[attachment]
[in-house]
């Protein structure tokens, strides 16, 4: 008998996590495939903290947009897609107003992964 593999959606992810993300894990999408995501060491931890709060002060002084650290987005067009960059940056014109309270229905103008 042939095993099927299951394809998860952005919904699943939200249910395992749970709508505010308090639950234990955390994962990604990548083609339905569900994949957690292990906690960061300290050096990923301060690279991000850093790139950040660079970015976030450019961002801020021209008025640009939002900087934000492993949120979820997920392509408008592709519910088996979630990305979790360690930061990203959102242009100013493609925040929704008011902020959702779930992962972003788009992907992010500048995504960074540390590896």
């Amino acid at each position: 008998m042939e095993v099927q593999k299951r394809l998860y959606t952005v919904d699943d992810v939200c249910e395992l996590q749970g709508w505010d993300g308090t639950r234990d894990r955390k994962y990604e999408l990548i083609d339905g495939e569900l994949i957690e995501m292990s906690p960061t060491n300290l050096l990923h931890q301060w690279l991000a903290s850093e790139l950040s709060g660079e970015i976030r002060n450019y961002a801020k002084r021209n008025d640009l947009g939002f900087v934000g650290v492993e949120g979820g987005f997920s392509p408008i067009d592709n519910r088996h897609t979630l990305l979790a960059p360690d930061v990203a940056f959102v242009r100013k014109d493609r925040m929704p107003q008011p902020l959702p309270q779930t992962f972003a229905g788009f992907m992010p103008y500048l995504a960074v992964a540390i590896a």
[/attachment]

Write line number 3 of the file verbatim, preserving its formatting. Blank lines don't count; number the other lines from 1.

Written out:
């Amino acid at each position: 008998m042939e095993v099927q593999k299951r394809l998860y959606t952005v919904d699943d992810v939200c249910e395992l996590q749970g709508w505010d993300g308090t639950r234990d894990r955390k994962y990604e999408l990548i083609d339905g495939e569900l994949i957690e995501m292990s906690p960061t060491n300290l050096l990923h931890q301060w690279l991000a903290s850093e790139l950040s709060g660079e970015i976030r002060n450019y961002a801020k002084r021209n008025d640009l947009g939002f900087v934000g650290v492993e949120g979820g987005f997920s392509p408008i067009d592709n519910r088996h897609t979630l990305l979790a960059p360690d930061v990203a940056f959102v242009r100013k014109d493609r925040m929704p107003q008011p902020l959702p309270q779930t992962f972003a229905g788009f992907m992010p103008y500048l995504a960074v992964a540390i590896a």